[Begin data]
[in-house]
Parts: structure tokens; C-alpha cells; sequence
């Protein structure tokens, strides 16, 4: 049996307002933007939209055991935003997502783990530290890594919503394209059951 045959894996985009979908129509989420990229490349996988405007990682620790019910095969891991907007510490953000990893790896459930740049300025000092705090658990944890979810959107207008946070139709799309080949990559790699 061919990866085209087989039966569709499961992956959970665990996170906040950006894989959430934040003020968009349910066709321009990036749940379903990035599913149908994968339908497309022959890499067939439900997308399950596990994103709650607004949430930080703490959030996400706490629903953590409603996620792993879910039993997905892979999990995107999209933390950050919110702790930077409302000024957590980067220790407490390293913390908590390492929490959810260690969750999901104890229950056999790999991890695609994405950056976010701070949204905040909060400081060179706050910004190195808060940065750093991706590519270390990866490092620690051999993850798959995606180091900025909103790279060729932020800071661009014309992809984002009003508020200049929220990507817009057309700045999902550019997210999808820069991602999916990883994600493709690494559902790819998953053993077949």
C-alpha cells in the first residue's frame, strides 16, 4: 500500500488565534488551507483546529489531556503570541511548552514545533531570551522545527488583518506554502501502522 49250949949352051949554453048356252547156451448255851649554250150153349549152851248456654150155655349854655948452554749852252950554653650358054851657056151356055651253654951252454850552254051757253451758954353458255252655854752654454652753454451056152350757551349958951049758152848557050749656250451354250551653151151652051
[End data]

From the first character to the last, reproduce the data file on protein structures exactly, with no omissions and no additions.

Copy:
[in-house]
Parts: structure tokens; C-alpha cells; sequence
């Protein structure tokens, strides 16, 4: 049996307002933007939209055991935003997502783990530290890594919503394209059951 045959894996985009979908129509989420990229490349996988405007990682620790019910095969891991907007510490953000990893790896459930740049300025000092705090658990944890979810959107207008946070139709799309080949990559790699 061919990866085209087989039966569709499961992956959970665990996170906040950006894989959430934040003020968009349910066709321009990036749940379903990035599913149908994968339908497309022959890499067939439900997308399950596990994103709650607004949430930080703490959030996400706490629903953590409603996620792993879910039993997905892979999990995107999209933390950050919110702790930077409302000024957590980067220790407490390293913390908590390492929490959810260690969750999901104890229950056999790999991890695609994405950056976010701070949204905040909060400081060179706050910004190195808060940065750093991706590519270390990866490092620690051999993850798959995606180091900025909103790279060729932020800071661009014309992809984002009003508020200049929220990507817009057309700045999902550019997210999808820069991602999916990883994600493709690494559902790819998953053993077949």
C-alpha cells in the first residue's frame, strides 16, 4: 500500500488565534488551507483546529489531556503570541511548552514545533531570551522545527488583518506554502501502522 49250949949352051949554453048356252547156451448255851649554250150153349549152851248456654150155655349854655948452554749852252950554653650358054851657056151356055651253654951252454850552254051757253451758954353458255252655854752654454652753454451056152350757551349958951049758152848557050749656250451354250551653151151652051